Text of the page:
‘I’m never sure I belong here’: As their numbers dwindle, older vets honour fallen friends
In 2017, men like John Preece are becoming increasingly rare.
Of the over one million Canadians who fought in the Second World War, just over 60,000 were still alive as of November 2016. A year later, Preece’s follow servicemen and women are likely even fewer in number.
“I haven’t done this very often. I’m never sure I belong here,” Preece, 91, told Global News as he sat at the foot of the National War Memorial on Saturday morning. “I don’t feel that I did a great thing.”
WATCH: Full coverage of Remembrance Day 2017
Most Canadians would disagree, of course, and the country paused on Saturday at 11 a.m. to remember the service and sacrifice of Canada’s veterans.
But the faces of those veterans are necessarily changing as the years tick by, with older vets like Preece gradually replaced at the national Remembrance Day ceremony by younger ones who have served in more recent conflicts.
“I’m certainty reminded of the sacrifice when I come here and I see all this stuff, it’s much more meaningful than it ever was,” Preece said.
“Especially now that I’m older and reaching the end of the road.”
Preece was wounded on April 2, 1945 in Holland, just months before the end of the Second World War. He said he understands why young people in Canada can’t always grasp what his generation went through. The world — and the nature of war itself — has changed dramatically in the seven decades since.
When he spoke to a group of young people on Friday night, Preece said, many couldn’t fathom having to kill someone they didn’t even know.
“You don’t know what it’s like to be bombed … I don’t blame the young people (who are) more concerned about getting a job and somehow making it,” he said.
“In my generation when we came back from the war, everything was gung-ho. You got your jobs, I went to university and got two degrees.”
A few seats away, veteran Bruce Udle of Newfoundland and Labrador said his military service marked the end of a kind of childhood innocence.
“I think about when we were kids, the things we used to do compared to what we’d done after that,” Udle said. “We used to play cowboys and Indians and then we ended up playing war in Korea, and my older compatriots in the First World War.”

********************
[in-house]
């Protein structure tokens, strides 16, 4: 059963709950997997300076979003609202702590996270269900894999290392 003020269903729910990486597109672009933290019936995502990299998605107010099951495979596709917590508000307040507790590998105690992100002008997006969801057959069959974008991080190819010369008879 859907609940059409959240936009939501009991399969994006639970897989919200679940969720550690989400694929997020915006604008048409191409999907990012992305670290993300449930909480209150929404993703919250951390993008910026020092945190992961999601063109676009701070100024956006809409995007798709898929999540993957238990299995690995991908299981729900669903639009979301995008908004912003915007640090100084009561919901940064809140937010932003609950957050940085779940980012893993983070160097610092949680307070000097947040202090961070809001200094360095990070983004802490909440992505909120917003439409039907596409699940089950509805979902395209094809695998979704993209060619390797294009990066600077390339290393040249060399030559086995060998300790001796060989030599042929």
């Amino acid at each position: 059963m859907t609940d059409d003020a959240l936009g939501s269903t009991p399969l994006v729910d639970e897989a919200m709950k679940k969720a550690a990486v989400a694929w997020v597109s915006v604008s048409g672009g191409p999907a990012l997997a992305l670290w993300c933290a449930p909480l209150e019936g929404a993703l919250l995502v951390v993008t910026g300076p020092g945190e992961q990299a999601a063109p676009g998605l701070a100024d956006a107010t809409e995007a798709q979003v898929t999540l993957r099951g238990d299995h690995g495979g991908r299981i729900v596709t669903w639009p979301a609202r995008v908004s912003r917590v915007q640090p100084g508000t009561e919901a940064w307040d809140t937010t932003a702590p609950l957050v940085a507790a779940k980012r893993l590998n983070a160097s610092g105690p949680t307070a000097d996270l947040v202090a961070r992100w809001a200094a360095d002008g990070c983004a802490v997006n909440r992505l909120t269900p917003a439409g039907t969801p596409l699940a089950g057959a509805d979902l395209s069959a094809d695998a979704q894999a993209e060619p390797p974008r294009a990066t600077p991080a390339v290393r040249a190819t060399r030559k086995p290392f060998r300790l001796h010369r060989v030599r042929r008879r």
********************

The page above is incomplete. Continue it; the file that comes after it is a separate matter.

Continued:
Udle spends a lot of his time now in a woodworking shop at Ste. Anne’s Hospital in Sainte-Anne-de-Bellevue, near Montreal.
“You check in every morning, and when I started there about 15 years ago, there was about 30 sheets of us veterans’ names,” he recalled. “We’re down to about three sheets now … (but) I’m still alive, I’m around to bug people.”
That sense of humour, along with a calm acknowledgment that they do not have much time left, is seemingly common among many of Canada’s oldest veterans.
Rev. Georges Winters, who served during peace time with the Royal 22nd Regiment, said they leave him “in awe.”
“Some of them have spoken to me as a chaplain,” Winters said.
“That they’ve been able to live their lives and carry on having these memories in their heads … You stop for two minutes. You just think of the freedom you’re enjoying, and why you’re enjoying it.”
At the conclusion of the traditional two minutes of silence in Ottawa on Saturday, cannons boomed and two CF18 fighter jets flew over the War Memorial. Most of the veterans in attendance had seen this spectacle many times before, but this year, something unique happened. As the jets roared into the distance, a hawk glided quietly over their heads, leading many to glance up, squinting into the bright midday sun.
The moment was over as quickly as it began, and a few minutes later, at least one decorated former soldier was back to his playful self, calling out to a Korean War veteran as she passed by his seat.
“Hullo, Alice!” he bellowed with a laugh. “Still going?”
— With files from Bryan Mullan
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